Juneau School District Brings In Attorney to Investigate Hazing Allegations
The Juneau School District is conducting an independent third party investigation into an alleged hazing incident that took place two days after school ended in May.
New school superintendent Mark Miller says he contacted Anchorage-based attorney John Sedor two weeks ago to help the district with a case involving high school students.
“There’s an allegation that some older students either kidnapped or in some way took some younger students out to a remote area and there was paddling or hitting involved,” Miller says.
He says Sedor has worked with the Juneau School District for years and is an expert in school investigations.
“He’ll be working with the school district, with our employees to determine whether or not our school rules or policies have been violated and ensuring that both the victims and the alleged perpetrators receive due process,” Miller says.
Hazing is considered one of the most severe violations of board policies and school rules. The student handbooks of Juneau Douglas High School and Thunder Mountain High School say the minimum penalty for hazing is up to 10 days of suspension. The maximum penalty is permanent expulsion.
Over the summer, principals from all three Juneau high schools looked into the alleged hazing incident. Miller says the Juneau Police Department completed its investigation without filing any charges. He says the district’s probe is different than the police’s.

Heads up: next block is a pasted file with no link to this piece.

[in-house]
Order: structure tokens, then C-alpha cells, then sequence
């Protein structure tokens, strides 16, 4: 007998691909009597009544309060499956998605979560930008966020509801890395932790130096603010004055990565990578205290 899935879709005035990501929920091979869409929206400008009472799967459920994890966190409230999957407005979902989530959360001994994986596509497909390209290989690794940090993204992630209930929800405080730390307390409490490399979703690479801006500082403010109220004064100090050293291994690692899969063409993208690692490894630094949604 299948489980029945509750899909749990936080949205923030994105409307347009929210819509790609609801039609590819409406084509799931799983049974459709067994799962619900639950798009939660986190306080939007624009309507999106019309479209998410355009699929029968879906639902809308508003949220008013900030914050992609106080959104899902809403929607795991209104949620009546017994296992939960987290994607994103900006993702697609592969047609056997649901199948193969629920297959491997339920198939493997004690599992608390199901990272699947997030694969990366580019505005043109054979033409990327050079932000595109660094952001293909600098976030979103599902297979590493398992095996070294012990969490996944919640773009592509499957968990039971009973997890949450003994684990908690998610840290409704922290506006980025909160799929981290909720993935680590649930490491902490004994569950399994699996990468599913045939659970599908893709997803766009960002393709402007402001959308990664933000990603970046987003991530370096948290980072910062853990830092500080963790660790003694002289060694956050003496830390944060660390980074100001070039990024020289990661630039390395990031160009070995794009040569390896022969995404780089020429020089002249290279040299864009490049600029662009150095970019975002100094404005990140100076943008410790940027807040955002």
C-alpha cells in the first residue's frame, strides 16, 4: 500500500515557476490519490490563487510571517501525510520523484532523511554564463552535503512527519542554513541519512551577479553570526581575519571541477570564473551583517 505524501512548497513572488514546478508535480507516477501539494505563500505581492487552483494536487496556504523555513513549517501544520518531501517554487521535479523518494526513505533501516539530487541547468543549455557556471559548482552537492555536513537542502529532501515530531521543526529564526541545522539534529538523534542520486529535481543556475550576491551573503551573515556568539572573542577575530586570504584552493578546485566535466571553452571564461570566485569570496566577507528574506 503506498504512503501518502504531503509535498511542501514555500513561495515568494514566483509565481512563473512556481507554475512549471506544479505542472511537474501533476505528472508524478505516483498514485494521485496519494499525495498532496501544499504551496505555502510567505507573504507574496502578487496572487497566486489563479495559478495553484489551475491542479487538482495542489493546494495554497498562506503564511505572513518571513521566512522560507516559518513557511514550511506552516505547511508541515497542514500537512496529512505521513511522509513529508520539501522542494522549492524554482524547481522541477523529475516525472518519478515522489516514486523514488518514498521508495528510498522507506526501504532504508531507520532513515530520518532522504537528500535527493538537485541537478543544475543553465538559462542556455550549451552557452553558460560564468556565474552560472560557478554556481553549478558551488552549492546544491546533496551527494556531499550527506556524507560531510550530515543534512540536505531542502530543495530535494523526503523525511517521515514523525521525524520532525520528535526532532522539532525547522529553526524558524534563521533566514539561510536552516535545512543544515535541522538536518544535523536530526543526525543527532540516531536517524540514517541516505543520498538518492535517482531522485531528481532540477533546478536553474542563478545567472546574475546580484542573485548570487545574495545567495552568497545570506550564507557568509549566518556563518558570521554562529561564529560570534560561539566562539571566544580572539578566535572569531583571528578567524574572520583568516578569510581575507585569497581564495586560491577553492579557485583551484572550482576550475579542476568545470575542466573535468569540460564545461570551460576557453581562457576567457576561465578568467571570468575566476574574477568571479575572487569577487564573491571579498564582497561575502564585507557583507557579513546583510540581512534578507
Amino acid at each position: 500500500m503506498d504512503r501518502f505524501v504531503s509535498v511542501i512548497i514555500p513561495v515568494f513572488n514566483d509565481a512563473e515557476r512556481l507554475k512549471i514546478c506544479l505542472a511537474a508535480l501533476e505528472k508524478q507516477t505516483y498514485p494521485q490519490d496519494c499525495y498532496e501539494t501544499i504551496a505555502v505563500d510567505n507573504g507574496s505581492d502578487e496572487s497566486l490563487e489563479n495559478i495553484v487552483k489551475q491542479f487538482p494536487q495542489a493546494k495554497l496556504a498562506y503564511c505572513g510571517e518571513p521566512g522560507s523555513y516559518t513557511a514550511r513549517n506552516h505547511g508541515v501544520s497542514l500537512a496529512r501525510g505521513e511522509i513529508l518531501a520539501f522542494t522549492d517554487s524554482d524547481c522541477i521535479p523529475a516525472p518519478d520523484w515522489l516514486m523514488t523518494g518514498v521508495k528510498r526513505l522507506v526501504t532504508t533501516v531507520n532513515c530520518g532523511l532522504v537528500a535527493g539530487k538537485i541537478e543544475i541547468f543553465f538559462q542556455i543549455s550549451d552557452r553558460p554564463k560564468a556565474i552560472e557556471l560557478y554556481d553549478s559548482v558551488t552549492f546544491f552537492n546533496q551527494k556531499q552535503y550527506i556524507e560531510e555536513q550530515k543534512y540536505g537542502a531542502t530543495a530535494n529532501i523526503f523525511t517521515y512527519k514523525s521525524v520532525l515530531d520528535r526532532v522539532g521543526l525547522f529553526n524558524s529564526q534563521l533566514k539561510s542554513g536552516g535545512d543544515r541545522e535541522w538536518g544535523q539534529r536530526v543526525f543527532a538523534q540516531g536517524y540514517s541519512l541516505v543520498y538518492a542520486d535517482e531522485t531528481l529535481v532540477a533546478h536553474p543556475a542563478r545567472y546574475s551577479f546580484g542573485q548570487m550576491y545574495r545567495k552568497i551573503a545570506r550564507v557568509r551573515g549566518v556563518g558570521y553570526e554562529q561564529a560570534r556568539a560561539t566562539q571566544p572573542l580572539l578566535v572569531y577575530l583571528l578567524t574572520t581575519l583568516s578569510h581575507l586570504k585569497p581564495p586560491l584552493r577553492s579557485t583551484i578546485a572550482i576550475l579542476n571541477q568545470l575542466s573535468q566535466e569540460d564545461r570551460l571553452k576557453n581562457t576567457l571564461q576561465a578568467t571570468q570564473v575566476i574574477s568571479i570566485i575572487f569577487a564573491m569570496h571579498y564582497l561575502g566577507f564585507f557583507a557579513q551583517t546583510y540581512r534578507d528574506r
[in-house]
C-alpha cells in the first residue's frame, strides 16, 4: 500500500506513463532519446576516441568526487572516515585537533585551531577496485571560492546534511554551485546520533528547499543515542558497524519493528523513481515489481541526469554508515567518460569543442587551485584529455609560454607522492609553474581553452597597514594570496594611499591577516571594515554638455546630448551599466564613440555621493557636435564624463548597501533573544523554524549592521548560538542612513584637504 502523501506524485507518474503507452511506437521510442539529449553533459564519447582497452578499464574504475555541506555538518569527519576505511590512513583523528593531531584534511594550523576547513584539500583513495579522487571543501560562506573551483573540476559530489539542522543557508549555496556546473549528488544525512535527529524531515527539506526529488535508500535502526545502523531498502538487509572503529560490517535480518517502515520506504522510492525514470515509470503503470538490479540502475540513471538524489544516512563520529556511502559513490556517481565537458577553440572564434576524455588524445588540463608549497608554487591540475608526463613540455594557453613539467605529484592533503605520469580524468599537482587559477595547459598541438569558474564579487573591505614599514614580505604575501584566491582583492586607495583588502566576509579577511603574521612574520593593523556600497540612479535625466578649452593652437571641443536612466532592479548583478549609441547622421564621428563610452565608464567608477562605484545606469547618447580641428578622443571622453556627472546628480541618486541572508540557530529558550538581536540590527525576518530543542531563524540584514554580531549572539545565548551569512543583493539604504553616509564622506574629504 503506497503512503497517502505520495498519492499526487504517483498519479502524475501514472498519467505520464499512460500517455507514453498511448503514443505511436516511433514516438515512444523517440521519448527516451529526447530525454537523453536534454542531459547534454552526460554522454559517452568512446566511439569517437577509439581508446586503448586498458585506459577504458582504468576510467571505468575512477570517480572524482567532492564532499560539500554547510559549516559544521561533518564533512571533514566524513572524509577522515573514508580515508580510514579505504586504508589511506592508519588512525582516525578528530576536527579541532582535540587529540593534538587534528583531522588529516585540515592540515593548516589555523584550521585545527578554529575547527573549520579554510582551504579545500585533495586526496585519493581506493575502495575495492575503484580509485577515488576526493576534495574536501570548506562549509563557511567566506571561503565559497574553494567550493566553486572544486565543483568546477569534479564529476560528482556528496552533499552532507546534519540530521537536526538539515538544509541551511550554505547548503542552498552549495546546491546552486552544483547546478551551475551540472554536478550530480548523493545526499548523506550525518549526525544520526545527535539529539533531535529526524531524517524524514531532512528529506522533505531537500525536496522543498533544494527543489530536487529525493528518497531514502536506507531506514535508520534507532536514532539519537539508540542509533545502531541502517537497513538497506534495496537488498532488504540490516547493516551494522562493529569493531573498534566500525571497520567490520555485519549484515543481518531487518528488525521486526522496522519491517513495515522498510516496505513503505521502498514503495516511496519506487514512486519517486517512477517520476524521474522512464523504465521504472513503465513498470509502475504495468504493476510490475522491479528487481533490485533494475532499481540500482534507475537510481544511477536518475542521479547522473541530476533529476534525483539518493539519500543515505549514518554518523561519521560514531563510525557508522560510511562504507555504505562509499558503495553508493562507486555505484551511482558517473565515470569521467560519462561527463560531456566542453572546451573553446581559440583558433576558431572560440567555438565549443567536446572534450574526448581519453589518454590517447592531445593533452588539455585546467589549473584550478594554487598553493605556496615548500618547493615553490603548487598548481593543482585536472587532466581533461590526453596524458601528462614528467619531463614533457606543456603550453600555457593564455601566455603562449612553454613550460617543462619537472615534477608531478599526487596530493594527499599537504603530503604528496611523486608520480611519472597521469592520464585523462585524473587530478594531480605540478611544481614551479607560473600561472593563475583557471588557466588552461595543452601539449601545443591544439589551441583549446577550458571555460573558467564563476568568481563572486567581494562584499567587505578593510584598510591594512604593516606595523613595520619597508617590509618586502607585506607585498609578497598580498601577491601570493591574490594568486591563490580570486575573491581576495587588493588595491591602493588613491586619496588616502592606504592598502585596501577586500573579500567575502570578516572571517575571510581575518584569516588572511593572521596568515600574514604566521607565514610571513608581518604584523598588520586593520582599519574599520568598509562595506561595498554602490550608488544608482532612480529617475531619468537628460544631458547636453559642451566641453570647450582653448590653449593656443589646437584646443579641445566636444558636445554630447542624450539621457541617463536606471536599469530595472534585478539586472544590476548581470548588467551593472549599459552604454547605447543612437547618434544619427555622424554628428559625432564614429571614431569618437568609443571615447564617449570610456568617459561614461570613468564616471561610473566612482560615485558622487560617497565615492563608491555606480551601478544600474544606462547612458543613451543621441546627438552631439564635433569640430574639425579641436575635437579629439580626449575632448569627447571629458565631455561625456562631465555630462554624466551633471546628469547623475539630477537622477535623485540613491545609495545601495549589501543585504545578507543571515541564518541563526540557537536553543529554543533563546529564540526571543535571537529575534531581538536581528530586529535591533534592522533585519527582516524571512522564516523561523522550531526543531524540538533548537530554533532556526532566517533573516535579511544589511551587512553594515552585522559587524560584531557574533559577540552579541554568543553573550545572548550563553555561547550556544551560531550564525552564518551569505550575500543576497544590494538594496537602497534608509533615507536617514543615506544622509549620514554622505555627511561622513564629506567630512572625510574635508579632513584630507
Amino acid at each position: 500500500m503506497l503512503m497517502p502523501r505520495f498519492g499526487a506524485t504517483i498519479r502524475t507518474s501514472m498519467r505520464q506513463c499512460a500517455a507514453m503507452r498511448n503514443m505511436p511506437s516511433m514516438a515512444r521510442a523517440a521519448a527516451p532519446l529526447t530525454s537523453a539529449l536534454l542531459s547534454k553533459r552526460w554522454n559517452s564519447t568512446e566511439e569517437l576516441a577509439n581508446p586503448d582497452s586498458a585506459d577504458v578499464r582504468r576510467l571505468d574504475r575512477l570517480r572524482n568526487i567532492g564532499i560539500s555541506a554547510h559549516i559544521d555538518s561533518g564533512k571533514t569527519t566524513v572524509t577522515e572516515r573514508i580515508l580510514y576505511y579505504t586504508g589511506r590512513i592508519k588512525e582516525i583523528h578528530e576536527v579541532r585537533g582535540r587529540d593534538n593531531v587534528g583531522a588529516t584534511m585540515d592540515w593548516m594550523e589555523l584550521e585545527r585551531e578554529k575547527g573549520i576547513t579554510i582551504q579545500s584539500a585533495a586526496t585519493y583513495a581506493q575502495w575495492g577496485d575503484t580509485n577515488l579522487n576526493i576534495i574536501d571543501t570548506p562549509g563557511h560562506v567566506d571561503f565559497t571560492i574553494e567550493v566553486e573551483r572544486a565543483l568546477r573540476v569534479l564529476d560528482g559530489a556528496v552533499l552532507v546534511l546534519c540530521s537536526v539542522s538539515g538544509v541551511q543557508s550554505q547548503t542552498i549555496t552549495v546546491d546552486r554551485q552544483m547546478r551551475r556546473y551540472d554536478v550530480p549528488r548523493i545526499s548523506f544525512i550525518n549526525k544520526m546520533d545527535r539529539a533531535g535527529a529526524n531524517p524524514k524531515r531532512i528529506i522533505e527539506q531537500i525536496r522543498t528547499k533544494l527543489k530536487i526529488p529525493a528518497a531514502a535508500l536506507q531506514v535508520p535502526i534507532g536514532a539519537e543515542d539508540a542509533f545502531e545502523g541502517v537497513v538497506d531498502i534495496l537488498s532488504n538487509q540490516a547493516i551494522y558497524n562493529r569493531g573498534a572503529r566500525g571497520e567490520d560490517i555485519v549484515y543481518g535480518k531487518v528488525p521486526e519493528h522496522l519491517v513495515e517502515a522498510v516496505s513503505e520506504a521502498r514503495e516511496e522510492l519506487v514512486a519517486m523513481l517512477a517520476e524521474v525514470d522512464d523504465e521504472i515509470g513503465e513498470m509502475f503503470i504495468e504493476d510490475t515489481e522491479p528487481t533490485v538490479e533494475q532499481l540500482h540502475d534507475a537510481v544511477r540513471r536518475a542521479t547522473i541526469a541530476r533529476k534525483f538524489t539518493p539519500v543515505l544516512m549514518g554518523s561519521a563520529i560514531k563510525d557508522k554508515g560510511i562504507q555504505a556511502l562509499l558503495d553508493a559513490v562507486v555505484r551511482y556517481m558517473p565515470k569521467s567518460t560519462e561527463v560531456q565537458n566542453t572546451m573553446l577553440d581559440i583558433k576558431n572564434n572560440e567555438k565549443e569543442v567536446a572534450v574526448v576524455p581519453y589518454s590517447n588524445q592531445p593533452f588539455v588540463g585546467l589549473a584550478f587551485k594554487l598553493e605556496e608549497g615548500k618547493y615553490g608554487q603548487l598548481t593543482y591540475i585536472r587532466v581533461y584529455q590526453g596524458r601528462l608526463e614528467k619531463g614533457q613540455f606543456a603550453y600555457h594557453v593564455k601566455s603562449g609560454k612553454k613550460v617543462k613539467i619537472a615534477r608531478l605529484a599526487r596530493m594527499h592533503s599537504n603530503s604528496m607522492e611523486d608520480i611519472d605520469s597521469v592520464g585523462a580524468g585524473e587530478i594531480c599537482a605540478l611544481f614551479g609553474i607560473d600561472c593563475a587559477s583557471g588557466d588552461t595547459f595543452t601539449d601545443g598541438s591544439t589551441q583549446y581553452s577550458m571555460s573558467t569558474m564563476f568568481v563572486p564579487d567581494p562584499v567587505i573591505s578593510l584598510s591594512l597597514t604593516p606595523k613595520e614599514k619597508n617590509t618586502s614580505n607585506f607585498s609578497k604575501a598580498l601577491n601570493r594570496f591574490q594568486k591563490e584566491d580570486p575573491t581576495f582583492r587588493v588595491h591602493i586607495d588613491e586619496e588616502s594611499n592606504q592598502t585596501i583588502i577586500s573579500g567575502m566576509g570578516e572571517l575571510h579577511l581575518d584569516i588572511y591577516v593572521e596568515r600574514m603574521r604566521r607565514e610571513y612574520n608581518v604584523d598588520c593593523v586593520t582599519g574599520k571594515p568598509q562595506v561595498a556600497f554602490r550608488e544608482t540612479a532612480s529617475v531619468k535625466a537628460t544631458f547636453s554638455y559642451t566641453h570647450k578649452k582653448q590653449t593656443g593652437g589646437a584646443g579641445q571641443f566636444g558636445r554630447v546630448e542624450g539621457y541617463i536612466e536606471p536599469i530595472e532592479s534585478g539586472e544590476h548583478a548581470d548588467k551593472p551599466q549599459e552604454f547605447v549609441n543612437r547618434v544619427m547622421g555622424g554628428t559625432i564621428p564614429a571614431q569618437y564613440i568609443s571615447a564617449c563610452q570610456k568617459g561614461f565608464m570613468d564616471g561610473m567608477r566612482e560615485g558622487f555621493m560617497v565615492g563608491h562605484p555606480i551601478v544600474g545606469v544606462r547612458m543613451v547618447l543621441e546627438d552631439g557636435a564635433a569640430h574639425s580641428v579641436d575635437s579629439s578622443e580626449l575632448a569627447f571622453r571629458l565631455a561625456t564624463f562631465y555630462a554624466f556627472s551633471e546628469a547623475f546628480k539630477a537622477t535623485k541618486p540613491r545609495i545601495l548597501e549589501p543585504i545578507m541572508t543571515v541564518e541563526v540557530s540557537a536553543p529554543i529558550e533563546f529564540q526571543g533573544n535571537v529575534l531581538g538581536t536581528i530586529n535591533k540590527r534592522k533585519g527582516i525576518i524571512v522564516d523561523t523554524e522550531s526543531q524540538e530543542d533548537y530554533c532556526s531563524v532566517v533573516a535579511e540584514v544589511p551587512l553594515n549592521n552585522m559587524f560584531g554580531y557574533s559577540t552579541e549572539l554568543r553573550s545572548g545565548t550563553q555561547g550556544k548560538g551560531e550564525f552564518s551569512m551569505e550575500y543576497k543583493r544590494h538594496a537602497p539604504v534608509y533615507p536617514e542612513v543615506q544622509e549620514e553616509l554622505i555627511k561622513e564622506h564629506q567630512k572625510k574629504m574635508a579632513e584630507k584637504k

“We’re not looking at criminal charges. We’re looking at whether our policies were violated, our rules, which is a different question than what the police were looking for. We also have a lower standard of proof, if you will,” Miller says.
School board president Sally Saddler says the board is not directly involved with the investigation. She says members can’t receive any advance knowledge of it in case any grievances are filed.
She says the board has strong concerns about the hazing culture in Juneau.
“We feel that it’s important to do what we can to change that culture so our kids feel safe because it’s going to be really difficult for our kids to be able to meet their academic responsibilities if they don’t feel safe and secure in our schools. And so it’s incumbent upon us as board members, as a district and as a community to remove those barriers,” Saddler says.
She says the district has a well written policy about bullying and hazing.
“But that doesn’t mean it’s in practice, right? And I think that’s where board and community and district administration concerns lay. We feel we’ve got a pretty strong policy in place but clearly it’s not working or there are ways in which we need to tweak them,” Saddler says.
The board policy on hazing was last revised in 2011.
Superintendent Miller expects the outside investigation to wrap up within the next two weeks. He says any student discipline that may result will have to remain confidential due to students’ privacy rights.